The tornado devastation that devastated the town of Moore, Oklahoma is almost beyond belief. So is this, the fact that it happened here before, 14 years ago, this very month.
On May 3, 1999 INSIDE EDITION’s Deborah Norville reported, "It was a display of Mother Nature's force that not even old hands at twister-watching could recall."
That's how we broke the story regarding the tornado that killed 41 people and injured hundreds as it tore through the town of Moore.
In the midst of the destruction, a ten-month-old baby who survived the tornado became a worldwide symbol of hope as "the mud baby.”
Aleah Crago was carried 100 feet from her home by the tornado, miraculously, a deputy sheriff found the baby face-down in the mud, filthy, but unharmed.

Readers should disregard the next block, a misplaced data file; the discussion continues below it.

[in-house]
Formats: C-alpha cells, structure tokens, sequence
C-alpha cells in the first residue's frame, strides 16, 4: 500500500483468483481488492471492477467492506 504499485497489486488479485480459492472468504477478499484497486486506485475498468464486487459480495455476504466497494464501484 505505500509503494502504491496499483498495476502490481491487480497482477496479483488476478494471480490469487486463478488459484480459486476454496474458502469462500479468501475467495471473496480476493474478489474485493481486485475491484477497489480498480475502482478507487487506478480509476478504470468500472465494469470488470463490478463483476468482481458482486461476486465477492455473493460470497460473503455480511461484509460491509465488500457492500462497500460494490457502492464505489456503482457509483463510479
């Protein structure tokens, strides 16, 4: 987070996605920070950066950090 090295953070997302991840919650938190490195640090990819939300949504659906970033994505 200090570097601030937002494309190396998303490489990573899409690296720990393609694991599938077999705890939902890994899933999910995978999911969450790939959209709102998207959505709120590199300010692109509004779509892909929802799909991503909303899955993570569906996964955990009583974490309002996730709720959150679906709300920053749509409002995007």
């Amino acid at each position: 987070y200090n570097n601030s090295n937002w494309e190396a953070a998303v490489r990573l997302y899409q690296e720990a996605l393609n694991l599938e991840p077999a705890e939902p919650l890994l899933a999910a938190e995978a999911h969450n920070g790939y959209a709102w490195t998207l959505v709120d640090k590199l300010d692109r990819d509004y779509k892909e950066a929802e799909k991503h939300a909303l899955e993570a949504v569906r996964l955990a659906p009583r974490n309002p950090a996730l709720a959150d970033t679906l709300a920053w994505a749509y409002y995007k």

We were there for the joyous meeting between the deputy and Aleah's mom. The deputy even took us to the very spot where he found the child in the midst of the wreckage.
INSIDE EDITION's Paul Boyd spoke to 14-year-old Crago after the latest tornado shocked Oklahoma.
She said, "I just wish this would never happen again."
Boyd asked, "How do you explain your survival in 1999?"
She replied, "Just by luck and god wanting me to be on the earth today. I'm really lucky. Maybe some other kids like me will have this same luck."
In those years since the 1999 disaster, Moore, Oklahoma was rebuilt and once again became your classic all-American town. The local stadium is packed for football games, and little kids love playing baseball.
What are the odds of a town being struck twice by a tornado of this force? One in a hundred trillion, according to experts.
But the odds took a holiday in Moore, Oklahoma, "Moore again!" says a front-page of the Tulsa World.
"Worse Than May Third," says the headline of The Oklahoman, and the story's lead sentence sums up the double-tragedy of Moore, Oklahoma, "The Monster Returned.”